Tonight the compost bin was actually a little prettier than dinner
Rice and beans for grad students
I learn from Elif Batuman’s blog that the Muskogee, Oklahoma, Phoenix has included in its review of Keith Gessen’s novel All the Sad Young Literary Men recipes used by actual graduate students. Keith himself, evidently, was unable to provide one, suggesting that while he was a student he subsisted largely on black bread dipped in pasta sauce, which he described to himself as “pizza.” The reporter contacted several writers who at some time in the recent past were penniless, and Elif notes that “the sad young literary men didn’t really provide any recipes . . . , while the women all came through.”
One is tempted to compound the essentialism of Elif’s critique by raising the question of sexual orientation. At one period during grad school, I fantasized about writing a book about how to eat on no money a week, because I seemed to know so much about it (and so little about anything else). It’s probably just as well the book never got written, because part of it was going to include such advice as “Find out when the dollar night is at your local Burger King; in my neighborhood it’s Tuesday,” which is not really advice I would offer any more, and not just because I’m now a vegetarian. I also had an awful recipe that I liked very much at the time, which consisted of putting a gob of peanut butter and a sprinkle of soy sauce onto some just-cooked spaghetti, and mashing it up and telling myself it was “sesame noodles.” For a long time I carried around a long disquisition in my head about how, if you only had two dollars to spend at the grocery store, you should buy a jar of generic peanut butter and not a jar of generic pasta sauce. I’m afraid I no longer remember the premises or the logic that led me to this conclusion.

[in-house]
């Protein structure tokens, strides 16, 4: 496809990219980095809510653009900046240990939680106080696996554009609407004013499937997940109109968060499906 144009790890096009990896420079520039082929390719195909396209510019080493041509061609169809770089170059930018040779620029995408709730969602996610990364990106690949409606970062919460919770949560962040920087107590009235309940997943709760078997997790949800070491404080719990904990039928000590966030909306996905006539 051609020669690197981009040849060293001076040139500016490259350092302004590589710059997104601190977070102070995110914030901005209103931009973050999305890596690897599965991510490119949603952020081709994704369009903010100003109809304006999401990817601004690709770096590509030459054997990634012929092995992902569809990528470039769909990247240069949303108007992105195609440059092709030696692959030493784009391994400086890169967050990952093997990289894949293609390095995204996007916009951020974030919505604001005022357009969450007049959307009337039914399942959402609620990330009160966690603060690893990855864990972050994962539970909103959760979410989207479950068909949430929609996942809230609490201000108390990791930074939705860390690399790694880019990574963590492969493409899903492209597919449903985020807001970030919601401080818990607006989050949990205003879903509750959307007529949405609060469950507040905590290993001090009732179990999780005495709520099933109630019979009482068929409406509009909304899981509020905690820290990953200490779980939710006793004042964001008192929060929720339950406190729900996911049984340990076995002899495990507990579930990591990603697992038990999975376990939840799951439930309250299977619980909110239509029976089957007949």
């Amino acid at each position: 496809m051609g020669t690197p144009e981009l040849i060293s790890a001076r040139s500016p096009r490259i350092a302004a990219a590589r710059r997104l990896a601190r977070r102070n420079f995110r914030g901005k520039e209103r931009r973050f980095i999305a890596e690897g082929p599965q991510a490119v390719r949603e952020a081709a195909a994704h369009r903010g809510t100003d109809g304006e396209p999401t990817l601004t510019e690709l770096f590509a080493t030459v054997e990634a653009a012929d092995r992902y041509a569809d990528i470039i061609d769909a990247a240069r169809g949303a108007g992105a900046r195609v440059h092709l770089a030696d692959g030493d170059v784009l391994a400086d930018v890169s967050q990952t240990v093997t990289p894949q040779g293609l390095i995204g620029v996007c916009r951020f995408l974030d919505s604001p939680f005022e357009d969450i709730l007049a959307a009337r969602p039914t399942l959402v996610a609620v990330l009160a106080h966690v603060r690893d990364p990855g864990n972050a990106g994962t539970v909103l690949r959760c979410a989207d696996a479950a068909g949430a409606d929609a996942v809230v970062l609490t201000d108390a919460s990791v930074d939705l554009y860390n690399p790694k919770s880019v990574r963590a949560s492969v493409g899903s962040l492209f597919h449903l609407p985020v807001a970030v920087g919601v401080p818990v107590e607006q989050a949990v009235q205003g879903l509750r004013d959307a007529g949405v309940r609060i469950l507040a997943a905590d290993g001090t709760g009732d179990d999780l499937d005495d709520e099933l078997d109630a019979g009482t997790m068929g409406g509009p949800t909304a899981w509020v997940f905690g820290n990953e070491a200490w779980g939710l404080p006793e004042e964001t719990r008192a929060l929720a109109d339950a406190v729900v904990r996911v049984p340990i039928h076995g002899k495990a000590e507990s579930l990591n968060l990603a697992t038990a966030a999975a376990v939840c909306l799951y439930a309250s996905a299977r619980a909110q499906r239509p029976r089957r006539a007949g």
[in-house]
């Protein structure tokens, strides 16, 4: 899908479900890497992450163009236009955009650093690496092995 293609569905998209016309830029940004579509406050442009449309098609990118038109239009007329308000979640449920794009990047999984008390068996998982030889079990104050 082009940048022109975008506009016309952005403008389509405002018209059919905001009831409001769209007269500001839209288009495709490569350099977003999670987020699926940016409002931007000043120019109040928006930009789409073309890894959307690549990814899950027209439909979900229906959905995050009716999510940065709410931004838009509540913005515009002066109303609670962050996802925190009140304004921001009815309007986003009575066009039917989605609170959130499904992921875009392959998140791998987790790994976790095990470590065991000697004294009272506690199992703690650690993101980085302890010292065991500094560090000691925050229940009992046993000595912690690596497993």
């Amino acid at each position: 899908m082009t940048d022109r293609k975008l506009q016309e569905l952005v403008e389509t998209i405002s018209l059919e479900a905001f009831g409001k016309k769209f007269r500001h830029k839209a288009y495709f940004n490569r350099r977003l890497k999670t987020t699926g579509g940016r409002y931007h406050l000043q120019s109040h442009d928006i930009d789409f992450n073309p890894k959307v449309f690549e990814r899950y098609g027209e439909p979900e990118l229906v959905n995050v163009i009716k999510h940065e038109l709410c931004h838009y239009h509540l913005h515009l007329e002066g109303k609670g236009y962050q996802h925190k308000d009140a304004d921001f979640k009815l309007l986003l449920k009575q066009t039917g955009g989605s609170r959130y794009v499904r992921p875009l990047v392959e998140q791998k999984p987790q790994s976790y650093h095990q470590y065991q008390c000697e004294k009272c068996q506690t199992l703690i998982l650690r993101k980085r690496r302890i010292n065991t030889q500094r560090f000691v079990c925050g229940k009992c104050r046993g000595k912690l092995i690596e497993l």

But there is a recipe that has survived from that era into this one; it was taught to me originally by my sister. It’s pretty cheap—not as cheap as fake sesame noodles, and not as cheap as pasta sauce on bread, but pretty reasonable, and much better for you than either of them. Herewith . . .
Rice and Beans
Make rice, the way the box tells you to, so that you’ll end up with between two and three cups of cooked rice. (If you make white rice, go through the rest of this recipe presto; if you make brown rice, go through it andante.)
While the rice is cooking, slice and fry an onion.
Chop a green pepper, and peel and chop three garlic cloves. Add them to the onion mixture, along with a shake each of salt, pepper, and cumin, and two shakes of chili powder.
Once the onion has started to brown, add an undrained can of black beans. Stir; cover; simmer. Add water if it starts to look too thick.
While the rice and beans are separately cooking, prepare as many of these toppings as you feel like or can afford: chopped cherry tomatoes, washed and chopped cilantro, shredded cheddar cheese, and pitted green olives.
Once the rice is finished, add a shake of oregano and a splash of red cider vinegar to the bean mixture and stir. Serve the rice in individual bowls with the beans ladled on top. Add the tomatoes, cilantro, cheese, and olives as desired/afforded. Makes enough for two grad students, or for one who hasn’t eaten since breakfast. No good the next day, so eat it all now.
Of course lentil soup remains the Grundrisse for all serious intellectual work in the late twentieth and early twenty-first century.